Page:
Where does our water come from?
The City currently purchases water from the State Water Project (SWP) which supplies approximately 90% of the City's water supply. The other 10% of the City's supply comes from Vallejo or Napa.
How does the City decide which water lines to replace?
The City's water distribution crew uses special sounding technology, which actually listens for leaks. For leaks found on the line between the water main and the meter (service lines) the crew will prioritize the leaks and fix them accordingly. For leaks determined to be on a water main, the replacement is completed as a part of the City's Capital Improvement Program. These replacement projects are completed through a contract bidding process and are constructed by contractors under guidance from the City. The goal is to fund an annual water main replacement program until all of our City mains, that have reached or exceeded their life spans, have been replaced.
In regards to new development, do developers pay for infrastructure costs? Why does the City continue approving new housing, retail, and office developments?
Developers pay capacity fees to support new infrastructure needed for their development. They also pay connection fees, which is the cost to connect or buy in to the existing City water system. Many times, new development must also build infrastructure specific to their site in order to connect to our existing infrastructure.
All new houses and businesses must comply with the City's Zero Water Footprint (ZWF) Policy, which requires new development to offset the amount of water that their new development will use.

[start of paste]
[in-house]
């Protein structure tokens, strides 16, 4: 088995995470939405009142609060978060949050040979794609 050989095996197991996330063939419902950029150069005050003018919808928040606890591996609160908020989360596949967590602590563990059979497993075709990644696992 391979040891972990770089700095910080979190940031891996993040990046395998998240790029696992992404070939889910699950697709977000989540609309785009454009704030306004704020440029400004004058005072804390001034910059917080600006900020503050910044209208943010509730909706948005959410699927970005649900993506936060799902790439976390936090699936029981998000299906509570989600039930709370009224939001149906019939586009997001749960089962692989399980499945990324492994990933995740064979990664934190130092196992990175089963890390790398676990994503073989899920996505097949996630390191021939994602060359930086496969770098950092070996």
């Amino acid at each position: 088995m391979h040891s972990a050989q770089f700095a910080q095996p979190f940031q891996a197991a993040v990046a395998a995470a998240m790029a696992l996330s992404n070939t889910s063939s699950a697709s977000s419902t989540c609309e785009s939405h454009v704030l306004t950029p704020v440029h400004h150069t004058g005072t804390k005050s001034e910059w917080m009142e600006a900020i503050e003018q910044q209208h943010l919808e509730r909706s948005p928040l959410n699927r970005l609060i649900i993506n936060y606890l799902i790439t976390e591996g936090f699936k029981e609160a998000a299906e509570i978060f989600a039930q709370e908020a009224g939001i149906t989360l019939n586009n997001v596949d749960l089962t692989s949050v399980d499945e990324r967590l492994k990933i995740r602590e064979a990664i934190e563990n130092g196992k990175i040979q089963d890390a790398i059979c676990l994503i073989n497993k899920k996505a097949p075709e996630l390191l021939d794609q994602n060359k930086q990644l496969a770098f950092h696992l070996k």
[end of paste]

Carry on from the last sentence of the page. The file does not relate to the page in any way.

How will sewer rates increase?
Sewer rates adjust annually in January by the Consumer Price Index (CPI). Since sewer rates are generating enough revenue to cover operating cost and capital projects, there is no need to perform a rate study at this time.
Will we have a program to help low income households?
The City is looking at different options to assist low income households. The monies collected for water rates cannot be used toward these programs, but non-rate revenue may be used. Examples of non-rate revenue include late fees, interest on water fund monies in the bank, and other fines and turn-on fees. Since a low income program is not part of the water rate Prop 218 process, City Council may enact a program as soon as it is developed.
What happens after 5 years with this rate increase?
After 5 years the rates will only increase by the Consumer Price Index (CPI) in January of each year. If the CPI adjustments are not keeping revenue on pace with the costs of providing water, then another study will need to be completed.
Why doesn't this rate adjustment include recycled water rates?
The City needs to complete a study of the cost to produce recycled water. Once that study is complete, we will adjust those rates. Recycled water is processed at the Water Reclamation Facility from reclaimed wastewater.